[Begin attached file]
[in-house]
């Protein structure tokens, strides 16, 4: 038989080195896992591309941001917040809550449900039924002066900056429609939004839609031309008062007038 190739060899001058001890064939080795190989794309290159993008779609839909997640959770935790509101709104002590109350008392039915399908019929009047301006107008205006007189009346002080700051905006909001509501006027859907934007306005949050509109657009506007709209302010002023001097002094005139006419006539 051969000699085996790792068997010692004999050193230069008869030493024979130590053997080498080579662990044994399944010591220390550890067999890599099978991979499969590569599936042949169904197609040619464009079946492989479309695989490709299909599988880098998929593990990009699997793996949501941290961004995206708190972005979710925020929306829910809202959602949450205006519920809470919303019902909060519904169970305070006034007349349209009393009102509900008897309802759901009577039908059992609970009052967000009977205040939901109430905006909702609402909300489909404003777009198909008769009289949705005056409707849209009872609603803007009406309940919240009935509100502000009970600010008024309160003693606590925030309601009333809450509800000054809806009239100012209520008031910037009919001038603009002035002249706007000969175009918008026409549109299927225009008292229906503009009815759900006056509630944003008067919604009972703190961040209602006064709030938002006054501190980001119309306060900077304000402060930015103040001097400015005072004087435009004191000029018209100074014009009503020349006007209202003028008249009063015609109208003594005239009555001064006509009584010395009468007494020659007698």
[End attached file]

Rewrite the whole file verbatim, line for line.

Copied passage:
[in-house]
């Protein structure tokens, strides 16, 4: 038989080195896992591309941001917040809550449900039924002066900056429609939004839609031309008062007038 190739060899001058001890064939080795190989794309290159993008779609839909997640959770935790509101709104002590109350008392039915399908019929009047301006107008205006007189009346002080700051905006909001509501006027859907934007306005949050509109657009506007709209302010002023001097002094005139006419006539 051969000699085996790792068997010692004999050193230069008869030493024979130590053997080498080579662990044994399944010591220390550890067999890599099978991979499969590569599936042949169904197609040619464009079946492989479309695989490709299909599988880098998929593990990009699997793996949501941290961004995206708190972005979710925020929306829910809202959602949450205006519920809470919303019902909060519904169970305070006034007349349209009393009102509900008897309802759901009577039908059992609970009052967000009977205040939901109430905006909702609402909300489909404003777009198909008769009289949705005056409707849209009872609603803007009406309940919240009935509100502000009970600010008024309160003693606590925030309601009333809450509800000054809806009239100012209520008031910037009919001038603009002035002249706007000969175009918008026409549109299927225009008292229906503009009815759900006056509630944003008067919604009972703190961040209602006064709030938002006054501190980001119309306060900077304000402060930015103040001097400015005072004087435009004191000029018209100074014009009503020349006007209202003028008249009063015609109208003594005239009555001064006509009584010395009468007494020659007698």